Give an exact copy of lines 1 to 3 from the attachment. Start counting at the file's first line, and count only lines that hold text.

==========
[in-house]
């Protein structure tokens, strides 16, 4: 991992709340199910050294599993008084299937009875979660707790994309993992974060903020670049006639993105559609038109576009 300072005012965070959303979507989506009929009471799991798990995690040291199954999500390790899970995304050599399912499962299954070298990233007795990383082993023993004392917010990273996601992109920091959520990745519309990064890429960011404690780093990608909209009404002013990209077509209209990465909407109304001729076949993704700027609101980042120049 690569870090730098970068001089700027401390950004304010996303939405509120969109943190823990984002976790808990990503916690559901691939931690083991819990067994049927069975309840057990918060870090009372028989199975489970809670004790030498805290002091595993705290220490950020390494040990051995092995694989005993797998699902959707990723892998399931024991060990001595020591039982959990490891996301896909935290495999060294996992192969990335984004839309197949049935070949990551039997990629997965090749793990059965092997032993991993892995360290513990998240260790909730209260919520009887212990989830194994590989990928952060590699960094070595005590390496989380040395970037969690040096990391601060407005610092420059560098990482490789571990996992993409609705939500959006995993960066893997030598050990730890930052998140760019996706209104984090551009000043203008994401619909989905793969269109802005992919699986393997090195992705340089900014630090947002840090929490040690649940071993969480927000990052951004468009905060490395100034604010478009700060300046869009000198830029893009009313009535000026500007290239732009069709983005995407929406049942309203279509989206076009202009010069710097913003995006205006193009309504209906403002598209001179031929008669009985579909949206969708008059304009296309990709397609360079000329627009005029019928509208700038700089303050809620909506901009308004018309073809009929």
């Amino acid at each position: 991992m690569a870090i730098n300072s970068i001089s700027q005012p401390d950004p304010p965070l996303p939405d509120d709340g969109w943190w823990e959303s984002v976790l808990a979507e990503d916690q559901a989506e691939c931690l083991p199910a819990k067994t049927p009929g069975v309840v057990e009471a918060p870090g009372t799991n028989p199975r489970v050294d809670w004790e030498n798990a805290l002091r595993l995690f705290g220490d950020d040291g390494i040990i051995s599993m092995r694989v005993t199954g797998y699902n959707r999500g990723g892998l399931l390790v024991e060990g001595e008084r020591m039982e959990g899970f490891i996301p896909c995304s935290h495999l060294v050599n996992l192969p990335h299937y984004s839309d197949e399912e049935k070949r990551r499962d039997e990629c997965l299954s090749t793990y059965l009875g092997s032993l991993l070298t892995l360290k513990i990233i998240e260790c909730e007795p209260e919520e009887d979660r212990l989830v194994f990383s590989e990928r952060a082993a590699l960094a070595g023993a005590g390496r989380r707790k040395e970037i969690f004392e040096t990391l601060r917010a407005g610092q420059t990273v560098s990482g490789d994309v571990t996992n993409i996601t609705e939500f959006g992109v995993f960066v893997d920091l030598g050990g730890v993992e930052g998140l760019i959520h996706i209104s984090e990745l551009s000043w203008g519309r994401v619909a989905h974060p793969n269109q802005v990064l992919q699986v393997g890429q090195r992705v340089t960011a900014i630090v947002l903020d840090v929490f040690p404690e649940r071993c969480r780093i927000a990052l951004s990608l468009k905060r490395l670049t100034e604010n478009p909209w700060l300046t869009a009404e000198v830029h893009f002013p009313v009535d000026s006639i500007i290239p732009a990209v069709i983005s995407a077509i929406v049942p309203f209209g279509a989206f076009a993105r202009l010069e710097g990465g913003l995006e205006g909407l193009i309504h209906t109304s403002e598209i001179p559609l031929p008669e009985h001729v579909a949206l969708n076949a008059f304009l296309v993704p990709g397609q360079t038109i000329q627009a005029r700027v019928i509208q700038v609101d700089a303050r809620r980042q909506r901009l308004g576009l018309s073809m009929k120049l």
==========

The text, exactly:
[in-house]
């Protein structure tokens, strides 16, 4: 991992709340199910050294599993008084299937009875979660707790994309993992974060903020670049006639993105559609038109576009 300072005012965070959303979507989506009929009471799991798990995690040291199954999500390790899970995304050599399912499962299954070298990233007795990383082993023993004392917010990273996601992109920091959520990745519309990064890429960011404690780093990608909209009404002013990209077509209209990465909407109304001729076949993704700027609101980042120049 690569870090730098970068001089700027401390950004304010996303939405509120969109943190823990984002976790808990990503916690559901691939931690083991819990067994049927069975309840057990918060870090009372028989199975489970809670004790030498805290002091595993705290220490950020390494040990051995092995694989005993797998699902959707990723892998399931024991060990001595020591039982959990490891996301896909935290495999060294996992192969990335984004839309197949049935070949990551039997990629997965090749793990059965092997032993991993892995360290513990998240260790909730209260919520009887212990989830194994590989990928952060590699960094070595005590390496989380040395970037969690040096990391601060407005610092420059560098990482490789571990996992993409609705939500959006995993960066893997030598050990730890930052998140760019996706209104984090551009000043203008994401619909989905793969269109802005992919699986393997090195992705340089900014630090947002840090929490040690649940071993969480927000990052951004468009905060490395100034604010478009700060300046869009000198830029893009009313009535000026500007290239732009069709983005995407929406049942309203279509989206076009202009010069710097913003995006205006193009309504209906403002598209001179031929008669009985579909949206969708008059304009296309990709397609360079000329627009005029019928509208700038700089303050809620909506901009308004018309073809009929």
């Amino acid at each position: 991992m690569a870090i730098n300072s970068i001089s700027q005012p401390d950004p304010p965070l996303p939405d509120d709340g969109w943190w823990e959303s984002v976790l808990a979507e990503d916690q559901a989506e691939c931690l083991p199910a819990k067994t049927p009929g069975v309840v057990e009471a918060p870090g009372t799991n028989p199975r489970v050294d809670w004790e030498n798990a805290l002091r595993l995690f705290g220490d950020d040291g390494i040990i051995s599993m092995r694989v005993t199954g797998y699902n959707r999500g990723g892998l399931l390790v024991e060990g001595e008084r020591m039982e959990g899970f490891i996301p896909c995304s935290h495999l060294v050599n996992l192969p990335h299937y984004s839309d197949e399912e049935k070949r990551r499962d039997e990629c997965l299954s090749t793990y059965l009875g092997s032993l991993l070298t892995l360290k513990i990233i998240e260790c909730e007795p209260e919520e009887d979660r212990l989830v194994f990383s590989e990928r952060a082993a590699l960094a070595g023993a005590g390496r989380r707790k040395e970037i969690f004392e040096t990391l601060r917010a407005g610092q420059t990273v560098s990482g490789d994309v571990t996992n993409i996601t609705e939500f959006g992109v995993f960066v893997d920091l030598g050990g730890v993992e930052g998140l760019i959520h996706i209104s984090e990745l551009s000043w203008g519309r994401v619909a989905h974060p793969n269109q802005v990064l992919q699986v393997g890429q090195r992705v340089t960011a900014i630090v947002l903020d840090v929490f040690p404690e649940r071993c969480r780093i927000a990052l951004s990608l468009k905060r490395l670049t100034e604010n478009p909209w700060l300046t869009a009404e000198v830029h893009f002013p009313v009535d000026s006639i500007i290239p732009a990209v069709i983005s995407a077509i929406v049942p309203f209209g279509a989206f076009a993105r202009l010069e710097g990465g913003l995006e205006g909407l193009i309504h209906t109304s403002e598209i001179p559609l031929p008669e009985h001729v579909a949206l969708n076949a008059f304009l296309v993704p990709g397609q360079t038109i000329q627009a005029r700027v019928i509208q700038v609101d700089a303050r809620r980042q909506r901009l308004g576009l018309s073809m009929k120049l």